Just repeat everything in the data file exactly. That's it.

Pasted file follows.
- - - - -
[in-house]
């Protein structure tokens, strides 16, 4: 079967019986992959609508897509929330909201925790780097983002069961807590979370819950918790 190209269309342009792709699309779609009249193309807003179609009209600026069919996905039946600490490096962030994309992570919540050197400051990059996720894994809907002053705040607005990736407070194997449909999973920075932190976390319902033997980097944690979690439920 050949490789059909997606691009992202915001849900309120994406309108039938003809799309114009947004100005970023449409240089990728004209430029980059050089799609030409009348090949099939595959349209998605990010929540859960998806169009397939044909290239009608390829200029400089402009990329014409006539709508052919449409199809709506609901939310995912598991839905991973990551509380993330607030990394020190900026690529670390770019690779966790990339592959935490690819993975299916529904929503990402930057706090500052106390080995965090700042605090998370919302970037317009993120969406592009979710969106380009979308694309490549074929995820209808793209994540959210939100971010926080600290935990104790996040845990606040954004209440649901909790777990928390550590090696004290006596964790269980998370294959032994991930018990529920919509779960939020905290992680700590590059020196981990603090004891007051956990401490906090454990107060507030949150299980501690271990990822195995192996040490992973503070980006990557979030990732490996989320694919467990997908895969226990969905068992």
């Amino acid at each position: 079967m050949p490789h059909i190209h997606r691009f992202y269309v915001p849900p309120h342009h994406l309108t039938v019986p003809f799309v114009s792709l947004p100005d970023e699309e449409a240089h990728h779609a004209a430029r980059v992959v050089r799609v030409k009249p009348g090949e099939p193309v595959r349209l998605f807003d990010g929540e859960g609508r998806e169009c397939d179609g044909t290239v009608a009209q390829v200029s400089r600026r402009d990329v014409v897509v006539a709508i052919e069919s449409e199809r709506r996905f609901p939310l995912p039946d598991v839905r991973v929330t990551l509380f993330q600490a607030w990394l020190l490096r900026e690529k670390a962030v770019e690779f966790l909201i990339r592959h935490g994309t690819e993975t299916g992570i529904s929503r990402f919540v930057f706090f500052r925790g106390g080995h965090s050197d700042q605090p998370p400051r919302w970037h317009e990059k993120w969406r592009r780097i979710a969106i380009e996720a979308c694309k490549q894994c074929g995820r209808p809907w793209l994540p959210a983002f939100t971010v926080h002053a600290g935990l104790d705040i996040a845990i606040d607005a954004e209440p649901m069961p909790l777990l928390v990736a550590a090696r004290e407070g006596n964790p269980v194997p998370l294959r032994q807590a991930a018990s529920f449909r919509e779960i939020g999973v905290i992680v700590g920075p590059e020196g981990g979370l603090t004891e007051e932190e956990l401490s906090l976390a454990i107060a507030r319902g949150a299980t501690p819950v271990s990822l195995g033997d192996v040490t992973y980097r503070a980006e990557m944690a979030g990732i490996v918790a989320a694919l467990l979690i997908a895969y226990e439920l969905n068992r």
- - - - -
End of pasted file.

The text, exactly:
[in-house]
């Protein structure tokens, strides 16, 4: 079967019986992959609508897509929330909201925790780097983002069961807590979370819950918790 190209269309342009792709699309779609009249193309807003179609009209600026069919996905039946600490490096962030994309992570919540050197400051990059996720894994809907002053705040607005990736407070194997449909999973920075932190976390319902033997980097944690979690439920 050949490789059909997606691009992202915001849900309120994406309108039938003809799309114009947004100005970023449409240089990728004209430029980059050089799609030409009348090949099939595959349209998605990010929540859960998806169009397939044909290239009608390829200029400089402009990329014409006539709508052919449409199809709506609901939310995912598991839905991973990551509380993330607030990394020190900026690529670390770019690779966790990339592959935490690819993975299916529904929503990402930057706090500052106390080995965090700042605090998370919302970037317009993120969406592009979710969106380009979308694309490549074929995820209808793209994540959210939100971010926080600290935990104790996040845990606040954004209440649901909790777990928390550590090696004290006596964790269980998370294959032994991930018990529920919509779960939020905290992680700590590059020196981990603090004891007051956990401490906090454990107060507030949150299980501690271990990822195995192996040490992973503070980006990557979030990732490996989320694919467990997908895969226990969905068992």
């Amino acid at each position: 079967m050949p490789h059909i190209h997606r691009f992202y269309v915001p849900p309120h342009h994406l309108t039938v019986p003809f799309v114009s792709l947004p100005d970023e699309e449409a240089h990728h779609a004209a430029r980059v992959v050089r799609v030409k009249p009348g090949e099939p193309v595959r349209l998605f807003d990010g929540e859960g609508r998806e169009c397939d179609g044909t290239v009608a009209q390829v200029s400089r600026r402009d990329v014409v897509v006539a709508i052919e069919s449409e199809r709506r996905f609901p939310l995912p039946d598991v839905r991973v929330t990551l509380f993330q600490a607030w990394l020190l490096r900026e690529k670390a962030v770019e690779f966790l909201i990339r592959h935490g994309t690819e993975t299916g992570i529904s929503r990402f919540v930057f706090f500052r925790g106390g080995h965090s050197d700042q605090p998370p400051r919302w970037h317009e990059k993120w969406r592009r780097i979710a969106i380009e996720a979308c694309k490549q894994c074929g995820r209808p809907w793209l994540p959210a983002f939100t971010v926080h002053a600290g935990l104790d705040i996040a845990i606040d607005a954004e209440p649901m069961p909790l777990l928390v990736a550590a090696r004290e407070g006596n964790p269980v194997p998370l294959r032994q807590a991930a018990s529920f449909r919509e779960i939020g999973v905290i992680v700590g920075p590059e020196g981990g979370l603090t004891e007051e932190e956990l401490s906090l976390a454990i107060a507030r319902g949150a299980t501690p819950v271990s990822l195995g033997d192996v040490t992973y980097r503070a980006e990557m944690a979030g990732i490996v918790a989320a694919l467990l979690i997908a895969y226990e439920l969905n068992r």